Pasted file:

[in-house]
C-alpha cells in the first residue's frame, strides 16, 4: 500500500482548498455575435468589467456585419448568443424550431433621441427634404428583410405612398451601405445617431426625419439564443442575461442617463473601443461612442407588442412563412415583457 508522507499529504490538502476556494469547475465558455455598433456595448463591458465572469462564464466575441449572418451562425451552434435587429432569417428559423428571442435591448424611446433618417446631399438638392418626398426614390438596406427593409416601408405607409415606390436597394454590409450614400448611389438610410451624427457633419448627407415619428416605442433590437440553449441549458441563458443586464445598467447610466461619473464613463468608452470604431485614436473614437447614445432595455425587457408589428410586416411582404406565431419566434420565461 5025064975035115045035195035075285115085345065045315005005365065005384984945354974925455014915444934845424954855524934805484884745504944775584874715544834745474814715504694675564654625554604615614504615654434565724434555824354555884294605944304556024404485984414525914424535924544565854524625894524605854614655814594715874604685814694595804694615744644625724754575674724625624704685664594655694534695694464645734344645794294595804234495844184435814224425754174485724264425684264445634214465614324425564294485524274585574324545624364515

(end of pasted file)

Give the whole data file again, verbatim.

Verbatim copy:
[in-house]
C-alpha cells in the first residue's frame, strides 16, 4: 500500500482548498455575435468589467456585419448568443424550431433621441427634404428583410405612398451601405445617431426625419439564443442575461442617463473601443461612442407588442412563412415583457 508522507499529504490538502476556494469547475465558455455598433456595448463591458465572469462564464466575441449572418451562425451552434435587429432569417428559423428571442435591448424611446433618417446631399438638392418626398426614390438596406427593409416601408405607409415606390436597394454590409450614400448611389438610410451624427457633419448627407415619428416605442433590437440553449441549458441563458443586464445598467447610466461619473464613463468608452470604431485614436473614437447614445432595455425587457408589428410586416411582404406565431419566434420565461 5025064975035115045035195035075285115085345065045315005005365065005384984945354974925455014915444934845424954855524934805484884745504944775584874715544834745474814715504694675564654625554604615614504615654434565724434555824354555884294605944304556024404485984414525914424535924544565854524625894524605854614655814594715874604685814694595804694615744644625724754575674724625624704685664594655694534695694464645734344645794294595804234495844184435814224425754174485724264425684264445634214465614324425564294485524274585574324545624364515